With regard to your particular question about Snape, remember that

during the battle, the 'good guys' DID think he was on their side.

It was only once everything was over and the Death Eaters had fled that they found Dumbledore was dead, and even later than that that Harry told them who killed him. Prior to that, nobody had suspected Snape, as Dumbledore's trust in him had been enough to satisfy them. Everyone was shocked when Harry told them Snape had killed Dumbledore:

"Don' say that," said Hagrid roughly. "Snape kill Dumbledore - don' be stupid, Harry. Wha's made yeh say tha'?"


"Snape," repeated McGonagall faintly, falling into the chair. "We all wondered ... but he trusted ... always ... Snape ... I can't believe it ..."


"Snape!" ejaculated Slughorn, who looked the most shaken, pale and sweating. "Snape! I taught him! I thought I knew him!"

-- HP and the Half-Blood Prince

  • Great answer! I was just reading HBP the day before yesterday, too, so you'd think I'd remember that Snape wasn't outed as in league with Voldemort until just after the battle. Do you have any source to support that first portion, though? I don't recall reading anything that explains Felix Felicis enough to know how far it extends and whether or not the luck it gives is based off of what the user believes to be lucky or rather what is flat out lucky for them despite the opinion of the user. In fact, when Harry used the Felix Felicis he believed it was in his best interest to go to see (1/2)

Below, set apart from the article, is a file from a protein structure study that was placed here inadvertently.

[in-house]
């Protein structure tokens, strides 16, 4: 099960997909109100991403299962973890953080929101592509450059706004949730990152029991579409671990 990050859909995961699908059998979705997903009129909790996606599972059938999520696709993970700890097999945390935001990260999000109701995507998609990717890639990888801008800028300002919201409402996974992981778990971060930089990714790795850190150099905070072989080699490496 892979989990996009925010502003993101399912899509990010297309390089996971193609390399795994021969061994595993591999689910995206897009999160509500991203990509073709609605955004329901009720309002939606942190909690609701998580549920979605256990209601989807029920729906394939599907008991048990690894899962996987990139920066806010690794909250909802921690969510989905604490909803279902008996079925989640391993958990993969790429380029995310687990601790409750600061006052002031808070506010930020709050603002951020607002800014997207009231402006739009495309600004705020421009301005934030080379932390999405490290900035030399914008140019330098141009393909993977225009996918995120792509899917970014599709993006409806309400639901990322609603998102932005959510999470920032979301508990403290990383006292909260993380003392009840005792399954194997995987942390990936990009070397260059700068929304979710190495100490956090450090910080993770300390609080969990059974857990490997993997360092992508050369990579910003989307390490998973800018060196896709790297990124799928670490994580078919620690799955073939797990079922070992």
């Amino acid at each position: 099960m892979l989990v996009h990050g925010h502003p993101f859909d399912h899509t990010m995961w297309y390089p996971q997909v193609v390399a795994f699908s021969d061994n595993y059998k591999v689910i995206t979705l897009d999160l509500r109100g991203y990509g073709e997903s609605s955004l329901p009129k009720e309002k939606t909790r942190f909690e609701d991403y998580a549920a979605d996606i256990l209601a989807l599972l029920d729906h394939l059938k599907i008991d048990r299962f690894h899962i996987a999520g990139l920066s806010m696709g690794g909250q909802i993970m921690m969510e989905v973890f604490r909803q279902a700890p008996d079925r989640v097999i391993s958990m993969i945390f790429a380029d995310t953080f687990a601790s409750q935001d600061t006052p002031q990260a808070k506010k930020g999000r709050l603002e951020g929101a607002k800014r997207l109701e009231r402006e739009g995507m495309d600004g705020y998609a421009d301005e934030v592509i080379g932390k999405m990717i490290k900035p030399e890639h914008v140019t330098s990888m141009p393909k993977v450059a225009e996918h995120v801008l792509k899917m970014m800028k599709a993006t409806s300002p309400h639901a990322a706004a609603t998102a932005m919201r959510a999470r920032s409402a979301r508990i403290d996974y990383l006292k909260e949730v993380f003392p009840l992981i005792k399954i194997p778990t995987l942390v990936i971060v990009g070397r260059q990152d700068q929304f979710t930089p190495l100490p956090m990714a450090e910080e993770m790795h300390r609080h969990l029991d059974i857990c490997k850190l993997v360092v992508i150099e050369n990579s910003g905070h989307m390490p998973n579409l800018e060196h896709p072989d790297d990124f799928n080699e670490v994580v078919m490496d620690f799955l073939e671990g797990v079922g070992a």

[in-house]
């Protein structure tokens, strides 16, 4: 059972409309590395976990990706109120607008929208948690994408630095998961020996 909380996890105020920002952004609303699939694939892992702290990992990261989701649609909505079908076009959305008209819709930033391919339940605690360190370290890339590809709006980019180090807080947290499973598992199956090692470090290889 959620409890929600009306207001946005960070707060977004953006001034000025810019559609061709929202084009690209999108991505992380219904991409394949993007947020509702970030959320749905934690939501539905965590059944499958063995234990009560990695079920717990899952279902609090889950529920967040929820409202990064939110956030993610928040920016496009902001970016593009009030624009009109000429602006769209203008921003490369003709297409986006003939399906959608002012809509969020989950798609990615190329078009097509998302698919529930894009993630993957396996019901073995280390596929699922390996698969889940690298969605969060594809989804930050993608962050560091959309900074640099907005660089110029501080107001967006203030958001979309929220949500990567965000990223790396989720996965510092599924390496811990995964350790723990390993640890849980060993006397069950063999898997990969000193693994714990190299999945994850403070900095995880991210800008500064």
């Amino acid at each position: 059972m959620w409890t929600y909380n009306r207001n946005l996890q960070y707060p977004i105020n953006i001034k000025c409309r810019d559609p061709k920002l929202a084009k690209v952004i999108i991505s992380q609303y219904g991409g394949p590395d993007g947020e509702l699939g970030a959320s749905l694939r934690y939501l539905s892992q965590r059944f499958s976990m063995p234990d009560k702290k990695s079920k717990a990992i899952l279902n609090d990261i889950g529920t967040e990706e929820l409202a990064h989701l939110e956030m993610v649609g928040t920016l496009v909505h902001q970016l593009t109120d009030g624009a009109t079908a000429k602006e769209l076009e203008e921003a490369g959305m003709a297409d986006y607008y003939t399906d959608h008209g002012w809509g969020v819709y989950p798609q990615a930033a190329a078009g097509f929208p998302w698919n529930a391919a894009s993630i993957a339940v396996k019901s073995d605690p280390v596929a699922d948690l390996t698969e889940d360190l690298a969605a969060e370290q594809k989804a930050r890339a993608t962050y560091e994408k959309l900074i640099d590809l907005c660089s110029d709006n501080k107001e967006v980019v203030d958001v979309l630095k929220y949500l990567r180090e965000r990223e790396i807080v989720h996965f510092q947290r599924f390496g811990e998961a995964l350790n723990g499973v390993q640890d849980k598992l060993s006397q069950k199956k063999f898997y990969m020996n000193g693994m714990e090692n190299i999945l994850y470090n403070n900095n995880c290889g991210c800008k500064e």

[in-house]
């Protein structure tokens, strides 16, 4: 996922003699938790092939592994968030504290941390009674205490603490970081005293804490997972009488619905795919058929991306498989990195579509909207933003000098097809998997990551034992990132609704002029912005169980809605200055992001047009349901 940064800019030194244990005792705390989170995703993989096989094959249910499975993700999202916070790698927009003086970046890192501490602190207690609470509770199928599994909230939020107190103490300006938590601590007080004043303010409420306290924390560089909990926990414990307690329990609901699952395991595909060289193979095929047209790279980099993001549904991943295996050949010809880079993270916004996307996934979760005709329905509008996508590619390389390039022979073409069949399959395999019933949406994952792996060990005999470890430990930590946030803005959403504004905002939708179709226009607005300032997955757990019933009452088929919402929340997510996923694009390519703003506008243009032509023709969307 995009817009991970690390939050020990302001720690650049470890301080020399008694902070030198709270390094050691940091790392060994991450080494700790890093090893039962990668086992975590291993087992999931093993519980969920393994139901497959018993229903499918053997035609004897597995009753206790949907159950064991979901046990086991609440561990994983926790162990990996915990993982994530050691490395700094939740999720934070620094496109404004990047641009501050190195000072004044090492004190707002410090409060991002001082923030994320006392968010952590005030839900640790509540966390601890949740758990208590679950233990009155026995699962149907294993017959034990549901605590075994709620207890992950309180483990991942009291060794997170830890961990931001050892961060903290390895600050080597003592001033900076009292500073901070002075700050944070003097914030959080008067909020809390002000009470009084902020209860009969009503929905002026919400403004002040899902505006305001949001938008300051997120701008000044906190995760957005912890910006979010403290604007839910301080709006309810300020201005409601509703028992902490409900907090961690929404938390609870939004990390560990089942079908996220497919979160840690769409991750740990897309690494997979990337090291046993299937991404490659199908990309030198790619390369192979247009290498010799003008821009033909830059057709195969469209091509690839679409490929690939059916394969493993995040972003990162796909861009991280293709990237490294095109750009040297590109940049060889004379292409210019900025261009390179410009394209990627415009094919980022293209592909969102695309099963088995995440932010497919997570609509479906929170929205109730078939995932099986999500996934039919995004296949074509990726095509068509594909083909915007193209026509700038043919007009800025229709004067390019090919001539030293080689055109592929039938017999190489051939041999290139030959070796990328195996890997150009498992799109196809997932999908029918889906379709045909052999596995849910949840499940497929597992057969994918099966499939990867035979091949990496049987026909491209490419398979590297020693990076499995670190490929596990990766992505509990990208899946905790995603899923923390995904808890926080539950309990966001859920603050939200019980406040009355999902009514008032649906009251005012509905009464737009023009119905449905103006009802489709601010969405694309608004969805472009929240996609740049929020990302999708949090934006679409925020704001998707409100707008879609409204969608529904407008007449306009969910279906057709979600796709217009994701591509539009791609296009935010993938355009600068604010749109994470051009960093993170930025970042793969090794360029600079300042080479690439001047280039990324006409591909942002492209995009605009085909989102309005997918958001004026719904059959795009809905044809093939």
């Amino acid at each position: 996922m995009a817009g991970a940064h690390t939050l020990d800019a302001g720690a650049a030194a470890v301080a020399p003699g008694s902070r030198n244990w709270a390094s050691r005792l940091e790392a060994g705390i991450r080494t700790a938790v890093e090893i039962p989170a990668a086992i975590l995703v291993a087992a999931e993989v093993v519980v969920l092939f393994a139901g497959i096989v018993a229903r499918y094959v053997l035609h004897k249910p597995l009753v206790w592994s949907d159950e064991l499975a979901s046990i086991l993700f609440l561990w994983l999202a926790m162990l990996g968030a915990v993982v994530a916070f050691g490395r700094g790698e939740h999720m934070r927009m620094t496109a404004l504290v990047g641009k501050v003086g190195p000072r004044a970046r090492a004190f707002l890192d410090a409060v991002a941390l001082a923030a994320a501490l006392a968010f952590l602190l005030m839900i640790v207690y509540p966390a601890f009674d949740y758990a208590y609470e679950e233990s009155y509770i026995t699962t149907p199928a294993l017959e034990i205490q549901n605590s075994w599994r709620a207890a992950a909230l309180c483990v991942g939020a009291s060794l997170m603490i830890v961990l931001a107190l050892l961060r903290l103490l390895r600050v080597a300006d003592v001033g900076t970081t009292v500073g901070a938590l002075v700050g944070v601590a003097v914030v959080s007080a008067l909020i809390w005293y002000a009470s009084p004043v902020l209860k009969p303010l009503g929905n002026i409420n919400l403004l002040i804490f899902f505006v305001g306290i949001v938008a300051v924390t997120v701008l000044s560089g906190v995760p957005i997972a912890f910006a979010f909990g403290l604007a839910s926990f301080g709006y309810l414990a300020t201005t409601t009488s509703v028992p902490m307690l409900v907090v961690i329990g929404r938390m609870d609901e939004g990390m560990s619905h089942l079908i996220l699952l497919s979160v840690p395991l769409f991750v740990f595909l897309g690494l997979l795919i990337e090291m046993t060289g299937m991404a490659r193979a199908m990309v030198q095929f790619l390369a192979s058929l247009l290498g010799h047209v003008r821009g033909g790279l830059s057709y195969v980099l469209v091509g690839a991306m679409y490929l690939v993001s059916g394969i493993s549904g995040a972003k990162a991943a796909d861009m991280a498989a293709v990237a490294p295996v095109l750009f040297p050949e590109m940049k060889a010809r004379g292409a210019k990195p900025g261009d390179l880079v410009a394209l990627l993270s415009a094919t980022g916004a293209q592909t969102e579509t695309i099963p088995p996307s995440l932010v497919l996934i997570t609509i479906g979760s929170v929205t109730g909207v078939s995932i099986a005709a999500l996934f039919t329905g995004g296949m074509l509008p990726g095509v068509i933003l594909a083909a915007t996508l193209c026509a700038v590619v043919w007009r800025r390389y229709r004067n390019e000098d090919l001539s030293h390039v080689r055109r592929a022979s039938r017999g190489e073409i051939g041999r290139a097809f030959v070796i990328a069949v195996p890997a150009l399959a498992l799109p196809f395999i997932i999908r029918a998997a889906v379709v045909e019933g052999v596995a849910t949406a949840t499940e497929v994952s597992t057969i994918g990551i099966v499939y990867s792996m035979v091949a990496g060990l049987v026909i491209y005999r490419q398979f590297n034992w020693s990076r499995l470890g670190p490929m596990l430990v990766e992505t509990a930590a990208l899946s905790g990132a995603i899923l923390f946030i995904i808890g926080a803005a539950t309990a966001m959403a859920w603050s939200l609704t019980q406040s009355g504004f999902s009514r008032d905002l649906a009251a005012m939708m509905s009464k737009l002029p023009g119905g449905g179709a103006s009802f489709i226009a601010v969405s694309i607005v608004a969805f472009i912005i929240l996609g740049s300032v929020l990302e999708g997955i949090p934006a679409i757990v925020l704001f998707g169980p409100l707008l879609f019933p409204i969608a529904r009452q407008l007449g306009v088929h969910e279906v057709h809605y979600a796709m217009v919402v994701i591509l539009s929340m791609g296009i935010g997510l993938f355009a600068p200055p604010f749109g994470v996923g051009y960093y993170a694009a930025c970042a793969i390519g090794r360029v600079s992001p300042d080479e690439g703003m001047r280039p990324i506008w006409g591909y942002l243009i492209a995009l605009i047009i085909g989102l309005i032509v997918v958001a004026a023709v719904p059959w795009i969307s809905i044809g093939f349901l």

– Saya Perez
    Dec 12, 2015 at 13:11
  • Slughorn immediately, but despite what he believed to be best the Felix Felicis influenced him to see Hagrid. This seems to suggest that the Felix Felicis disregards the desire of the user and just influences them to do what is truly beneficial, not seemingly so. Also, you pointed out that Snape was considered to be on their side at this point, so even if Felix Felicis did take their opinions into account, the effects could have extended to Snape who was believed to be an ally. (2/2)
    – Saya Perez
    Dec 12, 2015 at 13:14
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    @SayaPerez Snape was believed to be an ally at this point, AND actually was an ally, so either way, the FF would have benefited him if it extended beyond the drinker. But I don't believe it does. Look at it this way: if Snape had been killed by a Death Eater in the battle, would anyone have mourned him? They would have thought it a shame to lose a member of the Order, but nobody really liked him.